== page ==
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British Design 1948-2012 Innovation in the Modern Age

Whether it’s down to Liz’s Diamond Jubilee knees up, or the eccentric 2012 Olympics, or even the new underground trains we can’t help to admire, there seems to be an air of British-ness surrounding the country. Particularly in our nations capital, where our amazing Institutions never fail to lure us in with something shiny and new, or to encourage us to look at something old in a new light. One of the most compelling exhibitions that recently opened up is at our very own Victoria and Albert Museum – “British Design 1948-2012 Innovation in the Modern Age”.

This is by far one of the most interesting and beautiful exhibitions that the V&A have explored, taking the space of the main special exhibition rooms, this array of unique British design is both innovative and interesting. It perhaps made me feel a slight ‘twinge’ of pride to be from such a rich design culture.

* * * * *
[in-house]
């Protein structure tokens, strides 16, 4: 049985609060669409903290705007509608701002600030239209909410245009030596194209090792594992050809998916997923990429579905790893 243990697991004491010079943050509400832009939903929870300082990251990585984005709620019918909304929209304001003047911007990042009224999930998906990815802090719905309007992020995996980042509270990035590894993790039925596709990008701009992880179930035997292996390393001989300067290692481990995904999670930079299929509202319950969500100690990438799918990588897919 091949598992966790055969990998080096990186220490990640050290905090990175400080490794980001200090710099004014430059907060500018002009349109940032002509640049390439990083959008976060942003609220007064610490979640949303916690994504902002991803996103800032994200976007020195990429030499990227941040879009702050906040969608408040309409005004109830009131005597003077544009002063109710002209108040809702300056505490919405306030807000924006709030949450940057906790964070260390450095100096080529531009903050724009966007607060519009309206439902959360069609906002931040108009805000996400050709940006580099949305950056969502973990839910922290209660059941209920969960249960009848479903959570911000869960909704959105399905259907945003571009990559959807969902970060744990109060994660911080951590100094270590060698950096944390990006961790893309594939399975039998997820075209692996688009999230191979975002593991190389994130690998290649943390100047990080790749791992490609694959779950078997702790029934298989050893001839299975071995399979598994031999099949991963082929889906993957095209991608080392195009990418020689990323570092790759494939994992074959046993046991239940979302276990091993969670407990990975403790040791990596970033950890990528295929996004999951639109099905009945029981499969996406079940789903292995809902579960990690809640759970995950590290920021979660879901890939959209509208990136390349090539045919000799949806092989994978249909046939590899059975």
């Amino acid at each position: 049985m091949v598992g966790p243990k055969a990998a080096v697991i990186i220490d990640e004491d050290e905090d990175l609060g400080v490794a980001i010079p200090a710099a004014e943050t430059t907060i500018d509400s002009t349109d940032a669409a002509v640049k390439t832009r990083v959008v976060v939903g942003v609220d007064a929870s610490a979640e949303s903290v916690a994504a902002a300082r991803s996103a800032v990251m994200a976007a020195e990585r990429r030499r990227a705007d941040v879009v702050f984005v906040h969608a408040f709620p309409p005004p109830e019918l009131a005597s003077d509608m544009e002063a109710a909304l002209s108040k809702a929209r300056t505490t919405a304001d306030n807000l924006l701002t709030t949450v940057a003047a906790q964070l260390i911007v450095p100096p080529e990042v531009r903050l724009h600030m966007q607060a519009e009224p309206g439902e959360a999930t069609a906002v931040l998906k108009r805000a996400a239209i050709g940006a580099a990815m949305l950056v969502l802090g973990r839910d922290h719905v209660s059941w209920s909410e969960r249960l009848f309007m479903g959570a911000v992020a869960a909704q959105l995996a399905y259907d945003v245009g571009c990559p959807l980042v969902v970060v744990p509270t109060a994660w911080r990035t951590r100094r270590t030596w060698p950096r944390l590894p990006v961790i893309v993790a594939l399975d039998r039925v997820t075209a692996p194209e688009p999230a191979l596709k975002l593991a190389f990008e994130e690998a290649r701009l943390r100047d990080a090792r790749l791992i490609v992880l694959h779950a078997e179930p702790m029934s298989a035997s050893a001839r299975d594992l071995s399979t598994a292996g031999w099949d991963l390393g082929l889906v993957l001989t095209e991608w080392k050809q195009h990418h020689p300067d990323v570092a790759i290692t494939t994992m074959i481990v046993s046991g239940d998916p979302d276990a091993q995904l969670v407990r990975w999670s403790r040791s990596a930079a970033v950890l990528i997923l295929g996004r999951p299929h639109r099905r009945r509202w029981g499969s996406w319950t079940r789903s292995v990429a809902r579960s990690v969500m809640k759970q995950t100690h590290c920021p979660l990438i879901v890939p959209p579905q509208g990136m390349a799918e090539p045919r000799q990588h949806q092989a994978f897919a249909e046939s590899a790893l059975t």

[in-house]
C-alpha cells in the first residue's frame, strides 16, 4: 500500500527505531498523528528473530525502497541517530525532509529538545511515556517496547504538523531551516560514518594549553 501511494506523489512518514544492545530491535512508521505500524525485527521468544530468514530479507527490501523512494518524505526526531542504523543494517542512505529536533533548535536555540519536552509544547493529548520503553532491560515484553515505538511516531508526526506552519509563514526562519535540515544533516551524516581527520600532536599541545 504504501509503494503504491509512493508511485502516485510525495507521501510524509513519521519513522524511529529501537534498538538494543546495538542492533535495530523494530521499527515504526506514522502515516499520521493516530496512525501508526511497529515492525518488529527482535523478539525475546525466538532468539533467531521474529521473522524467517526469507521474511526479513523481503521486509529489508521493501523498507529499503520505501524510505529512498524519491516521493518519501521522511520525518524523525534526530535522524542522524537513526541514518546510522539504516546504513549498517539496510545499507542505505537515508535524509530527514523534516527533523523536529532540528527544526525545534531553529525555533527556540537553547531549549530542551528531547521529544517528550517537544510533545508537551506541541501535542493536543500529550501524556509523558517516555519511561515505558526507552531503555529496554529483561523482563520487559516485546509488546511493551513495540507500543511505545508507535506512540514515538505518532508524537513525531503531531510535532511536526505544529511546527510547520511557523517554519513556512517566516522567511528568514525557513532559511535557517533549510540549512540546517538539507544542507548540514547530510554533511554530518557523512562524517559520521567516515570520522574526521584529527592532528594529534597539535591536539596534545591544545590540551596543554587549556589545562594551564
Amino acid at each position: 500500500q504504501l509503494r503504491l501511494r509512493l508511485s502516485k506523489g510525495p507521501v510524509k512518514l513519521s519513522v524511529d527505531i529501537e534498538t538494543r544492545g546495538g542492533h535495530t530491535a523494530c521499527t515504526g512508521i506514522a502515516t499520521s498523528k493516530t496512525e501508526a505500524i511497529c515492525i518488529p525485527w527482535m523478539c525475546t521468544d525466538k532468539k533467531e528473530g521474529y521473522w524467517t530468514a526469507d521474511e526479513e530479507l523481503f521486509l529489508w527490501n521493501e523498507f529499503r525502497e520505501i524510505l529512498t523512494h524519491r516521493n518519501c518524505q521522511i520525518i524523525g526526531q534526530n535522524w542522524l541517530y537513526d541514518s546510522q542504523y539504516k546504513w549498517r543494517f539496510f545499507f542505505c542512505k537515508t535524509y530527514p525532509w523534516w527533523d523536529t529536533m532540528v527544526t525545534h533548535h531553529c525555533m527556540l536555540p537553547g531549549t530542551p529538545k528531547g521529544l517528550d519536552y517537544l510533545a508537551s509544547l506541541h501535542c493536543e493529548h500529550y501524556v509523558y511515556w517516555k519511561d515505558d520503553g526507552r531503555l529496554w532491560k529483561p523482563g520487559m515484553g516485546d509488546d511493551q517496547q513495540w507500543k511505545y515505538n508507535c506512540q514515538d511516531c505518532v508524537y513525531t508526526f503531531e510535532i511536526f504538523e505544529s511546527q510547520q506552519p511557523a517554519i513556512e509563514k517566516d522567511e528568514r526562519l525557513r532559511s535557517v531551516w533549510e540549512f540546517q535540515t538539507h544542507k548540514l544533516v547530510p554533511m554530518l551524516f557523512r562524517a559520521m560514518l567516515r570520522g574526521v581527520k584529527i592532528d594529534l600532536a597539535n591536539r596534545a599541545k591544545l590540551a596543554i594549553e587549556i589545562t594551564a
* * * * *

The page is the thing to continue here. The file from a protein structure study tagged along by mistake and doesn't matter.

Covering objects from street signs, to The Beetles, Lara Croft, or the Concorde, this exhibition surely has something for everyone. Sprouting from a post war era, to today’s modern age it’s clear that our country’s designers have never been afraid to lighten the mood, encourage beautiful design and function to work together, and develop existing concepts to something so beyond what you or I could comprehend.

Just walk through the rooms and it makes you look into things you would never consider, like how our road signs lead to the creation of a new typeface, or that one of ‘our lads’ invented a kind of 3 minute mirror/photograph (yes, this exists, and you won’t even believe me if I told you how it works).

So despite the ticket prices being slightly expensive (£12 Adults/ £8 Students/children) you should definitely not miss out on this incredible experience.

Exhibition is on display until 12th August 2012.


Danielle-Louise Watt

Created date

04/23/2012 - 23:34

Last updated date

04/23/2012 - 23:45

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